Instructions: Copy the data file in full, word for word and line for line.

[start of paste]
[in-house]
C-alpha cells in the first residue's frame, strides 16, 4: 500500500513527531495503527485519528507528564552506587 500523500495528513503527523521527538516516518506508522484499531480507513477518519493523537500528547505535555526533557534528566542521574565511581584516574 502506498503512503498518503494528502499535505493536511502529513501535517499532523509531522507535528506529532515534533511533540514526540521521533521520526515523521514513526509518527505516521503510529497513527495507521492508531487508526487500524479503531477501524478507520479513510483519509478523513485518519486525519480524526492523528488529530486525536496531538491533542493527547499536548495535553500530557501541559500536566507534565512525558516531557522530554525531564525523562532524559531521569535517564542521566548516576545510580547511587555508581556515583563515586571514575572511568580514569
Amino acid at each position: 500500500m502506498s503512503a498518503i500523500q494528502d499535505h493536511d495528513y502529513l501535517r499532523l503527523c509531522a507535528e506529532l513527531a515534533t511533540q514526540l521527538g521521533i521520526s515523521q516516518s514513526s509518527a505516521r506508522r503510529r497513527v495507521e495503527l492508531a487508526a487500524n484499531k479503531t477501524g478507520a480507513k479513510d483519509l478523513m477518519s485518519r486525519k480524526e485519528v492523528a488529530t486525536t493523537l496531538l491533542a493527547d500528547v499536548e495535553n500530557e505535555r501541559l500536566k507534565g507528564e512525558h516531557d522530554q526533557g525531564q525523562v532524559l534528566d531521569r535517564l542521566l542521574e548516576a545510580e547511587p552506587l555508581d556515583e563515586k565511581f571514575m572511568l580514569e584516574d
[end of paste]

[in-house]
C-alpha cells in the first residue's frame, strides 16, 4: 500500500513527531495503527485519528507528564552506587 500523500495528513503527523521527538516516518506508522484499531480507513477518519493523537500528547505535555526533557534528566542521574565511581584516574 502506498503512503498518503494528502499535505493536511502529513501535517499532523509531522507535528506529532515534533511533540514526540521521533521520526515523521514513526509518527505516521503510529497513527495507521492508531487508526487500524479503531477501524478507520479513510483519509478523513485518519486525519480524526492523528488529530486525536496531538491533542493527547499536548495535553500530557501541559500536566507534565512525558516531557522530554525531564525523562532524559531521569535517564542521566548516576545510580547511587555508581556515583563515586571514575572511568580514569
Amino acid at each position: 500500500m502506498s503512503a498518503i500523500q494528502d499535505h493536511d495528513y502529513l501535517r499532523l503527523c509531522a507535528e506529532l513527531a515534533t511533540q514526540l521527538g521521533i521520526s515523521q516516518s514513526s509518527a505516521r506508522r503510529r497513527v495507521e495503527l492508531a487508526a487500524n484499531k479503531t477501524g478507520a480507513k479513510d483519509l478523513m477518519s485518519r486525519k480524526e485519528v492523528a488529530t486525536t493523537l496531538l491533542a493527547d500528547v499536548e495535553n500530557e505535555r501541559l500536566k507534565g507528564e512525558h516531557d522530554q526533557g525531564q525523562v532524559l534528566d531521569r535517564l542521566l542521574e548516576a545510580e547511587p552506587l555508581d556515583e563515586k565511581f571514575m572511568l580514569e584516574d